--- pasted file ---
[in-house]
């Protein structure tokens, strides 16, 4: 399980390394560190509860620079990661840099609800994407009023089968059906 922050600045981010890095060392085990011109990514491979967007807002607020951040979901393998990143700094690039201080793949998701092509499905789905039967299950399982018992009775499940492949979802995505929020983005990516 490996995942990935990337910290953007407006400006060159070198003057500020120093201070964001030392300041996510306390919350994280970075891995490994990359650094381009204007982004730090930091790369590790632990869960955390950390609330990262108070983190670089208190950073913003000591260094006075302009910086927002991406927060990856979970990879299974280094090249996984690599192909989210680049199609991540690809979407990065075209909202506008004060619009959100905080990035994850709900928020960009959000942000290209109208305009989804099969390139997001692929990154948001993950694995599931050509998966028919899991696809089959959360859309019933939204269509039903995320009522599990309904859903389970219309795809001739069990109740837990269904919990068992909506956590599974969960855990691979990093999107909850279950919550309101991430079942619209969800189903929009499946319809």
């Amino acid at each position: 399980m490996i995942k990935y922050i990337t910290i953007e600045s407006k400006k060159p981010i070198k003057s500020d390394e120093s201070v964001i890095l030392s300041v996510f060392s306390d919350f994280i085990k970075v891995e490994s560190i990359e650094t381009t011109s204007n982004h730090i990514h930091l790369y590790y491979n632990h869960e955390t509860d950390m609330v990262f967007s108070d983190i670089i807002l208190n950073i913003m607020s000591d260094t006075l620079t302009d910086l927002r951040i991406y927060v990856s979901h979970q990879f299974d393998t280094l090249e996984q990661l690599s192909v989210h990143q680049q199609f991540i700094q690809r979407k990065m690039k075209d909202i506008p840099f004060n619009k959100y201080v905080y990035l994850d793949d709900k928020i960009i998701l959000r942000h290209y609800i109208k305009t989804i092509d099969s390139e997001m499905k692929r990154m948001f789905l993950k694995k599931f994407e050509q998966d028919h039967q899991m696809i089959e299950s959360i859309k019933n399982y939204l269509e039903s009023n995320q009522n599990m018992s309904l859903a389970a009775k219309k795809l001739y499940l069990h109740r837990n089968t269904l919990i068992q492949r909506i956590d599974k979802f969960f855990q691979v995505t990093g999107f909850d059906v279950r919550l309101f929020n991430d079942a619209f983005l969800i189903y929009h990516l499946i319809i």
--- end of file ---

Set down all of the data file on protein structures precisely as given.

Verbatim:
[in-house]
């Protein structure tokens, strides 16, 4: 399980390394560190509860620079990661840099609800994407009023089968059906 922050600045981010890095060392085990011109990514491979967007807002607020951040979901393998990143700094690039201080793949998701092509499905789905039967299950399982018992009775499940492949979802995505929020983005990516 490996995942990935990337910290953007407006400006060159070198003057500020120093201070964001030392300041996510306390919350994280970075891995490994990359650094381009204007982004730090930091790369590790632990869960955390950390609330990262108070983190670089208190950073913003000591260094006075302009910086927002991406927060990856979970990879299974280094090249996984690599192909989210680049199609991540690809979407990065075209909202506008004060619009959100905080990035994850709900928020960009959000942000290209109208305009989804099969390139997001692929990154948001993950694995599931050509998966028919899991696809089959959360859309019933939204269509039903995320009522599990309904859903389970219309795809001739069990109740837990269904919990068992909506956590599974969960855990691979990093999107909850279950919550309101991430079942619209969800189903929009499946319809």
């Amino acid at each position: 399980m490996i995942k990935y922050i990337t910290i953007e600045s407006k400006k060159p981010i070198k003057s500020d390394e120093s201070v964001i890095l030392s300041v996510f060392s306390d919350f994280i085990k970075v891995e490994s560190i990359e650094t381009t011109s204007n982004h730090i990514h930091l790369y590790y491979n632990h869960e955390t509860d950390m609330v990262f967007s108070d983190i670089i807002l208190n950073i913003m607020s000591d260094t006075l620079t302009d910086l927002r951040i991406y927060v990856s979901h979970q990879f299974d393998t280094l090249e996984q990661l690599s192909v989210h990143q680049q199609f991540i700094q690809r979407k990065m690039k075209d909202i506008p840099f004060n619009k959100y201080v905080y990035l994850d793949d709900k928020i960009i998701l959000r942000h290209y609800i109208k305009t989804i092509d099969s390139e997001m499905k692929r990154m948001f789905l993950k694995k599931f994407e050509q998966d028919h039967q899991m696809i089959e299950s959360i859309k019933n399982y939204l269509e039903s009023n995320q009522n599990m018992s309904l859903a389970a009775k219309k795809l001739y499940l069990h109740r837990n089968t269904l919990i068992q492949r909506i956590d599974k979802f969960f855990q691979v995505t990093g999107f909850d059906v279950r919550l309101f929020n991430d079942a619209f983005l969800i189903y929009h990516l499946i319809i």